"I know that both of you are excellent men, and both most generous; you must have some love for me too, since, though you believe me blackened with a hideous crime, you can still think of saving my life. But have no fears on my account, good friends; I am innocent of this crime, and my one wish is that the matter may be fully investigated, so that I may be acquitted yes, this is inevitable. I owe it to my family to live until my honour has been freed from stain. Then, if I am condemned to see my cousin die, as I have no one in the world to love but her, I will blow my brains out. Why, then, should I be downcast? I set little store by my life. May God make the last hours of her whom I shall certainly not survive painless and peaceful—that is all I ask of Him."
Patience shook his head with a gloomy, dissatisfied expression. He was so convinced of my crime that all my denials only served to alienate his pity. Marcasse still loved me, though he thought I was guilty. I had no one in the world to answer for my innocence, except myself.
"If you insist on returning to the château," exclaimed Patience, "you must swear before you leave here that you will not enter your cousin's room, or your uncle's, without the abbé's permission."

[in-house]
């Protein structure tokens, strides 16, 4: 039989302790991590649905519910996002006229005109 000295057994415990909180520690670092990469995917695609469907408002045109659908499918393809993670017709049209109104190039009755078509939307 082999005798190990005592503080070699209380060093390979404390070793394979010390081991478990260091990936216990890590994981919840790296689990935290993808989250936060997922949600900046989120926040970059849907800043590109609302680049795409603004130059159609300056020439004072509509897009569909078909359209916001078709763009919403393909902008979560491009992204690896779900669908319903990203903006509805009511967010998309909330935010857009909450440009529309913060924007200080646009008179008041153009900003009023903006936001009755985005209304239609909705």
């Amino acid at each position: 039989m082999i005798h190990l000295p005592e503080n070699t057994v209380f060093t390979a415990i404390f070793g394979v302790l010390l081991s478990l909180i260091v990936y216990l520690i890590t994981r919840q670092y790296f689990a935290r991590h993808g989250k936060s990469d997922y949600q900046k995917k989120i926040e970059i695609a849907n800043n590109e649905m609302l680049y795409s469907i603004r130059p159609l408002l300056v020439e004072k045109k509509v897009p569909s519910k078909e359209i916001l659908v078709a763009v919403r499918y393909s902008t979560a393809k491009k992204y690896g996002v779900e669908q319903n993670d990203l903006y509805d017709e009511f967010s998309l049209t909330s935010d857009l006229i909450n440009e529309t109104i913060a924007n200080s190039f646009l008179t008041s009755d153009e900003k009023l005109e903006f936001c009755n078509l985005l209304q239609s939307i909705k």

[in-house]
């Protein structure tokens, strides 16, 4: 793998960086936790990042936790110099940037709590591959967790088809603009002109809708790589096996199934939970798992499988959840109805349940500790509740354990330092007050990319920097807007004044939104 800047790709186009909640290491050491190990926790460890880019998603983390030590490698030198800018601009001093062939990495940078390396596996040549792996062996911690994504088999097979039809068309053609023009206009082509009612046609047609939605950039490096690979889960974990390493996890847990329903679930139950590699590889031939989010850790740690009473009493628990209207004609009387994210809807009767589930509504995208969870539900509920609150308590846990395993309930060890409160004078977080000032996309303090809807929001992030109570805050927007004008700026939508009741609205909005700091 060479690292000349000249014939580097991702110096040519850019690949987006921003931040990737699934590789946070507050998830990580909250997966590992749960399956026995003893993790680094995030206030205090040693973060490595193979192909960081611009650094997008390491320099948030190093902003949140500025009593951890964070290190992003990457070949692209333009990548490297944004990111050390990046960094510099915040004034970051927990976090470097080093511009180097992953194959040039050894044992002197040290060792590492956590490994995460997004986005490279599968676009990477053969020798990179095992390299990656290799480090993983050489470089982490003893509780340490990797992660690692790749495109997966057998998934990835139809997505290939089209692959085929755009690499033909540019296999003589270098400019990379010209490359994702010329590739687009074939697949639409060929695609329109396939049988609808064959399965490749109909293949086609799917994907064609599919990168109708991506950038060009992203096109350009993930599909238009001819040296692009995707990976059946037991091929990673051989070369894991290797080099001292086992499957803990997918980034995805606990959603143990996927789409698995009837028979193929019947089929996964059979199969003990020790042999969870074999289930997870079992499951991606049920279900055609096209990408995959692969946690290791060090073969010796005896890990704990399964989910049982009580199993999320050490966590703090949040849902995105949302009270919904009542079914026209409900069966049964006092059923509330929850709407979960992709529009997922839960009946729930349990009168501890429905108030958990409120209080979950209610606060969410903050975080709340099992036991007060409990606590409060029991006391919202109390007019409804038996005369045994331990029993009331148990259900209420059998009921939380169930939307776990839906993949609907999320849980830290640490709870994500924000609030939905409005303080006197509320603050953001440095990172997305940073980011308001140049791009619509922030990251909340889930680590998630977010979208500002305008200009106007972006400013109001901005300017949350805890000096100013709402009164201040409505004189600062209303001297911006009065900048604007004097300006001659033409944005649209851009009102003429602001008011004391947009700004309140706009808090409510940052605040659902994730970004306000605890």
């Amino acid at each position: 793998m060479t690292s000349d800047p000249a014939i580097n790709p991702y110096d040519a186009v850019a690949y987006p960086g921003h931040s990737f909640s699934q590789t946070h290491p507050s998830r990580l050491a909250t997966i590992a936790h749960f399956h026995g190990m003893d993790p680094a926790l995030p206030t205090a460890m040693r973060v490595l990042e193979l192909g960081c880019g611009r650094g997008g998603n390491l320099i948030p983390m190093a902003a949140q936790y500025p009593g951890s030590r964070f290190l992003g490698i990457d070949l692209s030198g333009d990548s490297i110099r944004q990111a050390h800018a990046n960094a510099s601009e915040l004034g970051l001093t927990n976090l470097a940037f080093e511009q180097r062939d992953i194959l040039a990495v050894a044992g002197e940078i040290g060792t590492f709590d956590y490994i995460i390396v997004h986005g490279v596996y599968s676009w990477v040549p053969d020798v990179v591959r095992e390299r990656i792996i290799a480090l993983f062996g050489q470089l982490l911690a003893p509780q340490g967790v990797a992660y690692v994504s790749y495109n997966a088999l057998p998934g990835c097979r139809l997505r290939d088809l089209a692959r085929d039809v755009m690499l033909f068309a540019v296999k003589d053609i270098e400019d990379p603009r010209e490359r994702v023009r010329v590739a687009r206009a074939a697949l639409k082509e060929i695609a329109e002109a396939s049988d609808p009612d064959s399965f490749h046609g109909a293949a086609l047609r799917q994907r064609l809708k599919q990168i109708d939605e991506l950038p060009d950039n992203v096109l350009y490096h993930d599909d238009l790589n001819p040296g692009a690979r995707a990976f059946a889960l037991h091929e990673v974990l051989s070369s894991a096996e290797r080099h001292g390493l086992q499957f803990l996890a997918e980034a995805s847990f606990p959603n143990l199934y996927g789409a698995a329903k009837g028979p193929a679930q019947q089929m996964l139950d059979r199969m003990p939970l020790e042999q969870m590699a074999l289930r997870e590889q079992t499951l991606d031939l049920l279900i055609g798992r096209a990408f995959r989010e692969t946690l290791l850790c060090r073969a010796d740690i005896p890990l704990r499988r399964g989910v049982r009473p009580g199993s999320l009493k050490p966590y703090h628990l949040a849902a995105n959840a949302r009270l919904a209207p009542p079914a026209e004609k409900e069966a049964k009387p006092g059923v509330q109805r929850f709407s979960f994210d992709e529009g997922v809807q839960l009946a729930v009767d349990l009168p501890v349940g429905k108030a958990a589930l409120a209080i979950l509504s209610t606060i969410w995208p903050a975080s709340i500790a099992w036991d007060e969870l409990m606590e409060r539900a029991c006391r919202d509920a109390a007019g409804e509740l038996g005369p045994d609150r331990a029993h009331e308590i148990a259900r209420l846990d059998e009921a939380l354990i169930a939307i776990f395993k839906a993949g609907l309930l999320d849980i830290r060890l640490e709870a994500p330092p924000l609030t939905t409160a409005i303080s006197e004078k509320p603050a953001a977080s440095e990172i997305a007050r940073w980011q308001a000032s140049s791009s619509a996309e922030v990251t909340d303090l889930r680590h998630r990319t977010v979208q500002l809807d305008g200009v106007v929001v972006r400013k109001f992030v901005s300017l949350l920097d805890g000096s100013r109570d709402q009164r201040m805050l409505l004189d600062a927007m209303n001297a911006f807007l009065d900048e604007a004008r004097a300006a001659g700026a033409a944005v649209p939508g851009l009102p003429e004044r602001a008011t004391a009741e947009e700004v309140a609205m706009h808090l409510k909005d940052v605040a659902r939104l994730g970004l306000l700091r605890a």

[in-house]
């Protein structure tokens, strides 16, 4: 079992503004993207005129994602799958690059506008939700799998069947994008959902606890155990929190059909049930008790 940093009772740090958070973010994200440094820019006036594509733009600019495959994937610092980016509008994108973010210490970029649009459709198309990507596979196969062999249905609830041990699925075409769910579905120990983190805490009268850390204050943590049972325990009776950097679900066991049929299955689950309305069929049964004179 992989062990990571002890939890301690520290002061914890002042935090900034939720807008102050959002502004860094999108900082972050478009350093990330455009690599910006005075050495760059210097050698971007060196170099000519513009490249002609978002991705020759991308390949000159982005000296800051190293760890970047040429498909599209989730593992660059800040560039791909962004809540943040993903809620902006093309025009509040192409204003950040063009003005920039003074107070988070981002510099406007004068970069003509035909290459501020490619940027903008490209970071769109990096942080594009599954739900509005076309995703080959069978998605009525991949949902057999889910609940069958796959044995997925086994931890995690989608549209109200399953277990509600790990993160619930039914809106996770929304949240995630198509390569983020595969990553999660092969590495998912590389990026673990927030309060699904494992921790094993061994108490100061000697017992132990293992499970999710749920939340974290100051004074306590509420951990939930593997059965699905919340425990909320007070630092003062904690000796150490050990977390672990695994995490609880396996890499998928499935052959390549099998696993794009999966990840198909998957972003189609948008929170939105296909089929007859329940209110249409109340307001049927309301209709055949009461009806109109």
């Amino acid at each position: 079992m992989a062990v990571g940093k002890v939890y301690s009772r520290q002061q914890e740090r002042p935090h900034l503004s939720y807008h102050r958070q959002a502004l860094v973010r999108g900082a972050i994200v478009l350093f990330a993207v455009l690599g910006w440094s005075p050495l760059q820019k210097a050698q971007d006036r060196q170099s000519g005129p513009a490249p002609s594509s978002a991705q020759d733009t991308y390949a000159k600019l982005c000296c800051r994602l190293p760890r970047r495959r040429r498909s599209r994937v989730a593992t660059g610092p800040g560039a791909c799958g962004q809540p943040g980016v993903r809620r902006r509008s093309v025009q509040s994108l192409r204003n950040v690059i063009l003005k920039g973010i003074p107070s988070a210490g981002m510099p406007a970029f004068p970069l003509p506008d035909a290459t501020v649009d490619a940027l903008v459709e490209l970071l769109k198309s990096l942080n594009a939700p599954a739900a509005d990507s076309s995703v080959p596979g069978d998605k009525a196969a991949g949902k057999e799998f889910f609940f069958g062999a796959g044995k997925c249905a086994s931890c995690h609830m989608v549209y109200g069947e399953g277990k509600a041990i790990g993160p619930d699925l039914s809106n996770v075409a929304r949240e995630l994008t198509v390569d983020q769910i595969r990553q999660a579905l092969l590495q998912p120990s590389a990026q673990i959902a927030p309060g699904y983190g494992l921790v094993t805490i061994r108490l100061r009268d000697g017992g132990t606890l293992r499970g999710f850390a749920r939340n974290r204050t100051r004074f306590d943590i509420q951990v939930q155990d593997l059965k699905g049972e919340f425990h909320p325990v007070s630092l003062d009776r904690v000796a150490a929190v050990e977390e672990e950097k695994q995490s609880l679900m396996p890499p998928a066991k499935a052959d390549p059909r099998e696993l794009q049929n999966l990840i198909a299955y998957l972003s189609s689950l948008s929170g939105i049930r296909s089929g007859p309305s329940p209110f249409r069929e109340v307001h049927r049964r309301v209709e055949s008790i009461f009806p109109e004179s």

"What I swear is that I am innocent," I replied, "and that I will allow no man to saddle me with a crime. Back, both of you! Let me pass! Patience, if you consider it your duty to denounce me, go and do so. All that I ask is that I may not be condemned without a hearing; I prefer the bar of justice to that of mere opinion."
I rushed out of the cottage and returned to the château. However, not wishing to make a scandal before the servants, and knowing quite well that they could not hide Edmée's real condition from me, I went and shut myself up in the room I usually occupied.
But in the evening, just as I was leaving it to get news of the two patients, Mademoiselle Leblanc again told me that some one wished to speak with me outside. I noticed that her face betrayed a sense of joy as well as fear. I concluded that they had come to arrest me, and I suspected (rightly, as it transpired) that Mademoiselle Leblanc had denounced me. I went to the window, and saw some of the mounted police in the courtyard.
"Good," I said; "let my destiny take its course."
But, before quitting, perhaps forever, this house in which I was leaving my soul, I wished to see Edmée again for the last time. I walked straight to her room. Mademoiselle Leblanc tried to throw herself in front of the door; I pushed her aside so roughly that she fell, and, I believe, hurt herself slightly. She immediately filled the house with her cries; and later, in the trial, made a great pother about what she was pleased to call an attempt to murder her. I at once entered Edmée's room; there I found the abbé and the doctor. I listened in silence to what the latter was saying. I learnt that the wounds in themselves were not mortal, that they would not even be very serious, had not a violent disturbance in the brain complicated the evil and made him fear tetanus. This frightful word fell upon me like a death sentence. In America I had seen many men die of this terrible malady, the result of wounds received in the war. I approached the bed. The abbé was so alarmed that he did not think of preventing me. I took Edmée's hand, cold and lifeless, as ever. I kissed it a last time, and, without saying a single word to the others, went and gave myself up to the police.